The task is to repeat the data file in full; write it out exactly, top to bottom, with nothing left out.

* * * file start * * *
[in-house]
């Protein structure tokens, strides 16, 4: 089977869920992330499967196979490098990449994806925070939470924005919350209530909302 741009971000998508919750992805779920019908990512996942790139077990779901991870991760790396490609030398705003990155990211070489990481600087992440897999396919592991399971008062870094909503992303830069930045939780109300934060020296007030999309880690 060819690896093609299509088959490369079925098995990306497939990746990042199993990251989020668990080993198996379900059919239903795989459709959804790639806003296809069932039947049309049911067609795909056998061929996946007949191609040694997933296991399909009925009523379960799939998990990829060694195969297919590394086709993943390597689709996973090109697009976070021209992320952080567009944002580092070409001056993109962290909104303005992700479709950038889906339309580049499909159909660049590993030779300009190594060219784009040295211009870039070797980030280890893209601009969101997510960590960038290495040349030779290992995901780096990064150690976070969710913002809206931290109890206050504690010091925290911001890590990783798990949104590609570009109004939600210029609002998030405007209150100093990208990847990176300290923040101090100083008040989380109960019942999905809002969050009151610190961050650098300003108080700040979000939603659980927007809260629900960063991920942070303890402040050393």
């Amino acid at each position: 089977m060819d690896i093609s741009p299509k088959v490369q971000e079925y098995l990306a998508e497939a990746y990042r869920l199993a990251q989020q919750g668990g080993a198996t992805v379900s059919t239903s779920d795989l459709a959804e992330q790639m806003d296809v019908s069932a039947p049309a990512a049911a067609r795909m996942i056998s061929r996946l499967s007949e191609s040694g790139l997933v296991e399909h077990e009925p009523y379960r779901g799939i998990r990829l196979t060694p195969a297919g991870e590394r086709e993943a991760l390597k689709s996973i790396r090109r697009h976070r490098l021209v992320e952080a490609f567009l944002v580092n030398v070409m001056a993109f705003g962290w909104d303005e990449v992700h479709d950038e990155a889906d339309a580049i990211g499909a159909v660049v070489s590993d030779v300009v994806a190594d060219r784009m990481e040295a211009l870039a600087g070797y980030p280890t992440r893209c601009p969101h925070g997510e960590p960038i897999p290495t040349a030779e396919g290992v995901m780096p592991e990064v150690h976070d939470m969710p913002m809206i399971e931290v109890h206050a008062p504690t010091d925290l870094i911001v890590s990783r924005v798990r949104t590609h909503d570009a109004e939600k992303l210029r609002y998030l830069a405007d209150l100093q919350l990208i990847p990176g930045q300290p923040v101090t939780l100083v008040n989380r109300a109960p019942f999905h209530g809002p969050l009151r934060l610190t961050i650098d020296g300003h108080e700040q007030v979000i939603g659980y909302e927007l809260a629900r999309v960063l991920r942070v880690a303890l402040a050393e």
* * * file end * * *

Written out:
[in-house]
């Protein structure tokens, strides 16, 4: 089977869920992330499967196979490098990449994806925070939470924005919350209530909302 741009971000998508919750992805779920019908990512996942790139077990779901991870991760790396490609030398705003990155990211070489990481600087992440897999396919592991399971008062870094909503992303830069930045939780109300934060020296007030999309880690 060819690896093609299509088959490369079925098995990306497939990746990042199993990251989020668990080993198996379900059919239903795989459709959804790639806003296809069932039947049309049911067609795909056998061929996946007949191609040694997933296991399909009925009523379960799939998990990829060694195969297919590394086709993943390597689709996973090109697009976070021209992320952080567009944002580092070409001056993109962290909104303005992700479709950038889906339309580049499909159909660049590993030779300009190594060219784009040295211009870039070797980030280890893209601009969101997510960590960038290495040349030779290992995901780096990064150690976070969710913002809206931290109890206050504690010091925290911001890590990783798990949104590609570009109004939600210029609002998030405007209150100093990208990847990176300290923040101090100083008040989380109960019942999905809002969050009151610190961050650098300003108080700040979000939603659980927007809260629900960063991920942070303890402040050393």
């Amino acid at each position: 089977m060819d690896i093609s741009p299509k088959v490369q971000e079925y098995l990306a998508e497939a990746y990042r869920l199993a990251q989020q919750g668990g080993a198996t992805v379900s059919t239903s779920d795989l459709a959804e992330q790639m806003d296809v019908s069932a039947p049309a990512a049911a067609r795909m996942i056998s061929r996946l499967s007949e191609s040694g790139l997933v296991e399909h077990e009925p009523y379960r779901g799939i998990r990829l196979t060694p195969a297919g991870e590394r086709e993943a991760l390597k689709s996973i790396r090109r697009h976070r490098l021209v992320e952080a490609f567009l944002v580092n030398v070409m001056a993109f705003g962290w909104d303005e990449v992700h479709d950038e990155a889906d339309a580049i990211g499909a159909v660049v070489s590993d030779v300009v994806a190594d060219r784009m990481e040295a211009l870039a600087g070797y980030p280890t992440r893209c601009p969101h925070g997510e960590p960038i897999p290495t040349a030779e396919g290992v995901m780096p592991e990064v150690h976070d939470m969710p913002m809206i399971e931290v109890h206050a008062p504690t010091d925290l870094i911001v890590s990783r924005v798990r949104t590609h909503d570009a109004e939600k992303l210029r609002y998030l830069a405007d209150l100093q919350l990208i990847p990176g930045q300290p923040v101090t939780l100083v008040n989380r109300a109960p019942f999905h209530g809002p969050l009151r934060l610190t961050i650098d020296g300003h108080e700040q007030v979000i939603g659980y909302e927007l809260a629900r999309v960063l991920r942070v880690a303890l402040a050393e």